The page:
It’s Time To Check Your Skin For Changes

What’s the difference between a mole and a lentigo?
Are skin tags just for your granny?
Which moles should you worry about?

Forming the habit of checking your entire body once a month for any irregularities or abnormalities is a very good thing…especially as you age.
Why? Because any new or changing skin condition may indicate a more serious medical problem, such as skin cancer. Your best chance of eliminating a serious issue later on is early detection and treatment.

skin conditionsHere are a few common skin conditions to know about:
Skin Tags. Skin tags are flesh-colored flaps of skin that often grown in your armpit, under your breasts, on your neck or in your groin area. They can appear at any age and do not pose a threat to your health.

Freckles. Freckles are dark spots on your skin. Fair-skinned people are more susceptible, and commonly develop freckles on their face, shoulders, and arms. Freckles typically become darker during sunnier months. Freckles are not usually a cause for concern and do not need to be removed.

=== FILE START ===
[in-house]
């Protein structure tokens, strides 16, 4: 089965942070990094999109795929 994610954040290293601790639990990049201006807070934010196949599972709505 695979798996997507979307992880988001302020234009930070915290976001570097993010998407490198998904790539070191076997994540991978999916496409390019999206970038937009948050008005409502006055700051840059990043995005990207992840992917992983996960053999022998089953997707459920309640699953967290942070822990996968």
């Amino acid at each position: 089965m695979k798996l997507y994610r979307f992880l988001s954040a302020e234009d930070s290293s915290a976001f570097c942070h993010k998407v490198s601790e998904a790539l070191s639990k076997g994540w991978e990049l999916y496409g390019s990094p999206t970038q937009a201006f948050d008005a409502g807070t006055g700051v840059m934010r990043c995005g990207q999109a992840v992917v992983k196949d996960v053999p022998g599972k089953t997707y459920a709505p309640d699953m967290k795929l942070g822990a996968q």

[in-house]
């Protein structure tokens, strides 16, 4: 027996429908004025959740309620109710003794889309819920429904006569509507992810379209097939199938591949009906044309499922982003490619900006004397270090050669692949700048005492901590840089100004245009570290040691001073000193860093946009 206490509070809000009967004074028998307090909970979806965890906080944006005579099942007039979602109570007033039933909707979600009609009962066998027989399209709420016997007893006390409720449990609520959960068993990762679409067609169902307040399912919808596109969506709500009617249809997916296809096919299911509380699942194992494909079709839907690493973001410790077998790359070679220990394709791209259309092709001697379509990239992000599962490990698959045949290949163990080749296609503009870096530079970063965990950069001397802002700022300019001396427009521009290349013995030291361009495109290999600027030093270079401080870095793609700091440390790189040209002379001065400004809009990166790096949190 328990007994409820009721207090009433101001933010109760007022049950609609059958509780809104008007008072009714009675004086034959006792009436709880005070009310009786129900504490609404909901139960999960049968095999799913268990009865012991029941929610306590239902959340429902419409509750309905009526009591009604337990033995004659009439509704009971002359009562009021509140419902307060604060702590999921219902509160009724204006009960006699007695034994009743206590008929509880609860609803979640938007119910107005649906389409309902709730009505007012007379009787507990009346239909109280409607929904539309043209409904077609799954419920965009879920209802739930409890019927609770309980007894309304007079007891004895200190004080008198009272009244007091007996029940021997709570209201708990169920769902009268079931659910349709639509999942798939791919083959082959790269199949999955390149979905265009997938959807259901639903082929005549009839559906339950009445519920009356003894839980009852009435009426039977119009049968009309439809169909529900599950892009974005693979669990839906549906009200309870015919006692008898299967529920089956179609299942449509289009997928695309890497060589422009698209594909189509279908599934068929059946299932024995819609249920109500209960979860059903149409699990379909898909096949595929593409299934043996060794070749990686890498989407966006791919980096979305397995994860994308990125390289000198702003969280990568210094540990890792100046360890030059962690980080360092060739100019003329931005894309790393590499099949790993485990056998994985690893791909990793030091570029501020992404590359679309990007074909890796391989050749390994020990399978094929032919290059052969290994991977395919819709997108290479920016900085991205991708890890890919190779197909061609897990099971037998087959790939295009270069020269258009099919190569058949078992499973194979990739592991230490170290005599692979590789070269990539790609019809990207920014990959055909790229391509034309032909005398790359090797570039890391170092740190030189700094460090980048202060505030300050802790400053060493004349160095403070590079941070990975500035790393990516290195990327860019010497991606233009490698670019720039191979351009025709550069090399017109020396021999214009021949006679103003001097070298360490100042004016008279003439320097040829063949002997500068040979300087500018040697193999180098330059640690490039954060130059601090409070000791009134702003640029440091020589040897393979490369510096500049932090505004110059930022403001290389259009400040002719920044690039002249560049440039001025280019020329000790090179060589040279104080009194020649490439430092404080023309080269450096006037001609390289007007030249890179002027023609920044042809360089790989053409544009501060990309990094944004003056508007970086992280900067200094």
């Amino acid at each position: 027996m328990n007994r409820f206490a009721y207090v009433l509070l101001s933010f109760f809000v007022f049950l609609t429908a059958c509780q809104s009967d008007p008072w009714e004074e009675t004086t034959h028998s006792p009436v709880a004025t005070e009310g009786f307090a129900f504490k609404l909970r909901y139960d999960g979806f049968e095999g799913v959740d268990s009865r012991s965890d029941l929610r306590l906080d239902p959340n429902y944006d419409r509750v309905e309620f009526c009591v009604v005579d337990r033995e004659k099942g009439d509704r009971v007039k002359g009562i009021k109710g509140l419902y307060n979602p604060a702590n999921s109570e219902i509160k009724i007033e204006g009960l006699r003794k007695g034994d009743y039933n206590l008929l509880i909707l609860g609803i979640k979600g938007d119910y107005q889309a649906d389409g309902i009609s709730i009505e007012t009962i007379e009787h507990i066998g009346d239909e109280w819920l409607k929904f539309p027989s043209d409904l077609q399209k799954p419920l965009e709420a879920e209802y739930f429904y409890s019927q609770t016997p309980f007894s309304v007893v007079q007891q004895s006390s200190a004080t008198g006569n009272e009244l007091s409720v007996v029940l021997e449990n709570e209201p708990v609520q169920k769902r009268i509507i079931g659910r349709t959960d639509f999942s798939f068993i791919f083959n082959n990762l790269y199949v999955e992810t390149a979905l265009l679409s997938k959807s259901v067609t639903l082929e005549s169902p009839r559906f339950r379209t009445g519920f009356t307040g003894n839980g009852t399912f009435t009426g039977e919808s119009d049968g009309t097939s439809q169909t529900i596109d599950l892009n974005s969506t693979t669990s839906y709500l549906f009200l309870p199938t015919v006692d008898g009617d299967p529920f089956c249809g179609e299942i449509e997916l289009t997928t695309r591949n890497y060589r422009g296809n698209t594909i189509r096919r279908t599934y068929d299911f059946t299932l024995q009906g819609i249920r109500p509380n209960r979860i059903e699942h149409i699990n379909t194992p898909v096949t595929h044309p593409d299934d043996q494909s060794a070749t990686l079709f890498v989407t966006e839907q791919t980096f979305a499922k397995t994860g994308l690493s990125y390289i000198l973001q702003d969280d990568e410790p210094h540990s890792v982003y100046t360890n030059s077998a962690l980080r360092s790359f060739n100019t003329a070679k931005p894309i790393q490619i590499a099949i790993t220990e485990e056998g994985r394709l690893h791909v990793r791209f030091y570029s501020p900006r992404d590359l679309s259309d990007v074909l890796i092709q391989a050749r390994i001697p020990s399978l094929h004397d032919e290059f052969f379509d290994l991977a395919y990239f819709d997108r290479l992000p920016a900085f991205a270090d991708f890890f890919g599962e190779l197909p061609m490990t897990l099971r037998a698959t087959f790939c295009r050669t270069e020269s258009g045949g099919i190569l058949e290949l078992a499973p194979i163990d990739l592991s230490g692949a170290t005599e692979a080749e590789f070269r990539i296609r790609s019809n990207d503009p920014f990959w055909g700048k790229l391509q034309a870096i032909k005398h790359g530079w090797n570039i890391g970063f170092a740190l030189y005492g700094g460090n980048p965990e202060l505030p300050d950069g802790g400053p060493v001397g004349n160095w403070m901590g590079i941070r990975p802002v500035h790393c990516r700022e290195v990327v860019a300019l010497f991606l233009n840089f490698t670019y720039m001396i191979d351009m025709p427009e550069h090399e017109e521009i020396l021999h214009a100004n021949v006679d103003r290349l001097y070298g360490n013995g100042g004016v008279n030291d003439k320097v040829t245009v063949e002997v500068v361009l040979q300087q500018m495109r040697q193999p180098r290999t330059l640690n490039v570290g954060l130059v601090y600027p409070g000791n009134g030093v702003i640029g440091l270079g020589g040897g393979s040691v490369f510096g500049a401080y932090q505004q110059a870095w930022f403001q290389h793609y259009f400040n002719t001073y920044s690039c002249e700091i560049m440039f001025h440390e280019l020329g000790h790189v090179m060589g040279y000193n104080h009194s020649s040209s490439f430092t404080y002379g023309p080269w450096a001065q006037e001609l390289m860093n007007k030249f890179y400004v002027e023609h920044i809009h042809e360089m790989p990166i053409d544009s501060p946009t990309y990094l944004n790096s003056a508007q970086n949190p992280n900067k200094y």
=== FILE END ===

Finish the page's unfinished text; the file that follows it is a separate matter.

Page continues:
Seborrheic keratosis. Also known as “senile warts,” seborrheic keratoses are usually small and rough. They are light brown or black and may develop on your chest, face, under your breasts or your back as you age. There is no known cause for seborrheic keratoses, but they’re typically harmless.

Moles. A mole is typically black or brown and protrudes from your skin. Many moles form before the age of 30 and slowly evolve over time. You may have a single moles or a cluster of moles. Moles can be removed for either medical or cosmetic purposes. Watch your moles for changes in shape, size or color, as this may possibly indicate a skin cancer.

Lentigos. Similar to freckles, lentigos are dark spots that appear as a result of sun damage. They are most common in the aging population. A lentigo can be eliminated with topical medication or laser therapy.

Concerned about a suspicious mole or skin tag? Call Utah Facial Plastics and schedule a consultation appointment with Dr. Thomson, today: (801) 776-2220.

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